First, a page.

public school under our system is 8 P. M.-Social meeting with Mr. and Mis. Clarence Gordon; East-Side House, Foot

not an agency which is expected to East Seventy-sixth street. Topic :

accomplish the entire educational Social Basis and Bond of Settlement Work."

process. That task it shares with TUESDAY, JULY 24.

the family and the church, neither 9 A. M.-Vacation Schools ; Mr. Clarence E. Meleney, Assistant Superintendent De of which are governmental agencies, partment of Education New York city. Visits to some of the improved tenements.

and with what we sometimes call WEDNESDAY, JULY 25.

practical life, or in the cities by a 9 1. M.-Housing as a Municipal Move. grim figure of speech-the streetment; Dr. E. R. L. Gould, President City and Suburban Homes Co.

which is not an institution at all, or Visit to Sea Breeze, Coney Island, the if it is, not one that has been, as a Fresh-Air Home of the Association for Im. proving the Condition of the Poor.

scientist might say, isolated and THURSDAY, JULY 26.

described. The school is, however, 9. A. M.-Movement for Small Parks and the definite contribution-and it is Playgrounds.

8 P. M.-The Development of the Tene a very large one-made by the state ment; Lawrence Veiller, Secretary Tene. to the education of its future citiment-House Commission. Illustrated by stereopticon.

zens. Religion we have kept apart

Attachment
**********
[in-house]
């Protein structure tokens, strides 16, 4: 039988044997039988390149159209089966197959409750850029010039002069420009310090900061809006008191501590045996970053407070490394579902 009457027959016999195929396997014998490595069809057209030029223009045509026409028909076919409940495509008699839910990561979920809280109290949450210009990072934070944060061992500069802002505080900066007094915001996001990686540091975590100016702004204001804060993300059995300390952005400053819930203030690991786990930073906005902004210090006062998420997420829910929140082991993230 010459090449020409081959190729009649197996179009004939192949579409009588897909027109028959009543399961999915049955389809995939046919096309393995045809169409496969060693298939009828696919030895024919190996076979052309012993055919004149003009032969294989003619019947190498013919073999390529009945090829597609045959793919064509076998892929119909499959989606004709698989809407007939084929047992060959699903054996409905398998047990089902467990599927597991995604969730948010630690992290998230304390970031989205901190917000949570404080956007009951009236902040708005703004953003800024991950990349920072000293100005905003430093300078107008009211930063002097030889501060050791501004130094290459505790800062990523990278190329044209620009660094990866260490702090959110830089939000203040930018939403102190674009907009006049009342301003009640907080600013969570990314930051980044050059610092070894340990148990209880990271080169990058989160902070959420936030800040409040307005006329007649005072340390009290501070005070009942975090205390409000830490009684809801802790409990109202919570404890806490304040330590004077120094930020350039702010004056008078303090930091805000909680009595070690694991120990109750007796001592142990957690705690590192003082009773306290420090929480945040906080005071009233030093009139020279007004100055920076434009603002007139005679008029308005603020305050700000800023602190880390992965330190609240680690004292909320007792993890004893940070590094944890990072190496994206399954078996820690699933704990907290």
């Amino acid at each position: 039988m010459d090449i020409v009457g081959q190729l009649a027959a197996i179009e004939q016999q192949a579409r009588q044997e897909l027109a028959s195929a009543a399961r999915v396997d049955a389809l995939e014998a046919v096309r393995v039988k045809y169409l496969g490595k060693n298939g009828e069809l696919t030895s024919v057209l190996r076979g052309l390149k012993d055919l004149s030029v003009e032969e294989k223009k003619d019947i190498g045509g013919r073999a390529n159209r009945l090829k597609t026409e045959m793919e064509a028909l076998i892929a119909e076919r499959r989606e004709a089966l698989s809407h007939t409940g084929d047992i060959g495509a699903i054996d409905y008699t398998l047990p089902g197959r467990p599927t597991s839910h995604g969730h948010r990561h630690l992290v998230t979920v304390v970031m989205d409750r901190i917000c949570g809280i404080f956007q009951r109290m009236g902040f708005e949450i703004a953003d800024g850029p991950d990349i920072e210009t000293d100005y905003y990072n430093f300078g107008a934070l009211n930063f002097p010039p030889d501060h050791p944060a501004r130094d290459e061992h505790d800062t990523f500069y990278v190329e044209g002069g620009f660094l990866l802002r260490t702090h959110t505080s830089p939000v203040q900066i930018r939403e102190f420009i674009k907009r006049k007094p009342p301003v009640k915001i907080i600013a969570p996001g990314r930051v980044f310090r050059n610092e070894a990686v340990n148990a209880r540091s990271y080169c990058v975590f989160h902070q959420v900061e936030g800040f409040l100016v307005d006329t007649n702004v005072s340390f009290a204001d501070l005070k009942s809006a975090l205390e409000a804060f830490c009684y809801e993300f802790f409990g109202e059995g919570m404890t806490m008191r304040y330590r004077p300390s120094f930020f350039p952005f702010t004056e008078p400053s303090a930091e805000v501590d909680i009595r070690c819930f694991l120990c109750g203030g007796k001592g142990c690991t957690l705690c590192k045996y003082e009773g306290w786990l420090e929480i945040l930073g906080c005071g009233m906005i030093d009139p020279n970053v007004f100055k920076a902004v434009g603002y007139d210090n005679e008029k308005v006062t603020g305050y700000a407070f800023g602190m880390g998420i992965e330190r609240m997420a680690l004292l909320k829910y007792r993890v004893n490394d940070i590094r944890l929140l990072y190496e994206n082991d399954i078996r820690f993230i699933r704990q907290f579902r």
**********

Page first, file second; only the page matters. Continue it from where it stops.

from the state. We are not, there. positively, as the best means of fore, to rely upon the school for getting both parts of the work religious instruction or for the en done. It is not the only conceivcouragement of distinctly religious able plan. There are comparatively practices. If religion be only the few countries in which it is found. expression of the relation between It is not beyond criticism, but it is the individual and the universe, with us established beyond successthen the school also concerns itself ful attack, and it will serve as the in many ways with religion, but in best analogy for the special secular the narrower sense in which it means agencies which are in question. The the inculcation of particular doc- point then which I wish most to emtrines, instruction in particular forms phasize is that the heartiest friend of worship, reception into a particu- of the Sunday school, the most lar body of believers, intimate as earnest advocate of the necessity sociation with those of a particular for careful religious teaching of the household of faith, it is beyond young at home, the most generous the legitimate scope of the public defender of one's religious faith school. The right action may be whatever it may be, is almost sure taught, but it will be done without to be the teacher, or the parent who emphasis upon the religious sanction is in close touch with the school and for it.